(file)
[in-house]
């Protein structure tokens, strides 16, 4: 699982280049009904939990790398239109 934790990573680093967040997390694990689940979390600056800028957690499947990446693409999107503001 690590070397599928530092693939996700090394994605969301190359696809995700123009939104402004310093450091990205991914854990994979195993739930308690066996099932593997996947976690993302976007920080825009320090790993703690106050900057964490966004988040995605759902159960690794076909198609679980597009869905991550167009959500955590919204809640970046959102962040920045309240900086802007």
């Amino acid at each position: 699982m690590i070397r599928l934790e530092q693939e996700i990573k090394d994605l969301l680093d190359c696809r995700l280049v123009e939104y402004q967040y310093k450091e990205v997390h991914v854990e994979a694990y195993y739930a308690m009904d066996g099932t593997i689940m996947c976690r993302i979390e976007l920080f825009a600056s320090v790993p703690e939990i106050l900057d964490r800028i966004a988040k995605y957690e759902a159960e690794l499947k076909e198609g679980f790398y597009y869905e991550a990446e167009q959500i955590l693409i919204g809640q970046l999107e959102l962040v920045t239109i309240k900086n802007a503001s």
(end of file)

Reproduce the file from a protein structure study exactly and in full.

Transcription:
[in-house]
């Protein structure tokens, strides 16, 4: 699982280049009904939990790398239109 934790990573680093967040997390694990689940979390600056800028957690499947990446693409999107503001 690590070397599928530092693939996700090394994605969301190359696809995700123009939104402004310093450091990205991914854990994979195993739930308690066996099932593997996947976690993302976007920080825009320090790993703690106050900057964490966004988040995605759902159960690794076909198609679980597009869905991550167009959500955590919204809640970046959102962040920045309240900086802007």
């Amino acid at each position: 699982m690590i070397r599928l934790e530092q693939e996700i990573k090394d994605l969301l680093d190359c696809r995700l280049v123009e939104y402004q967040y310093k450091e990205v997390h991914v854990e994979a694990y195993y739930a308690m009904d066996g099932t593997i689940m996947c976690r993302i979390e976007l920080f825009a600056s320090v790993p703690e939990i106050l900057d964490r800028i966004a988040k995605y957690e759902a159960e690794l499947k076909e198609g679980f790398y597009y869905e991550a990446e167009q959500i955590l693409i919204g809640q970046l999107e959102l962040v920045t239109i309240k900086n802007a503001s």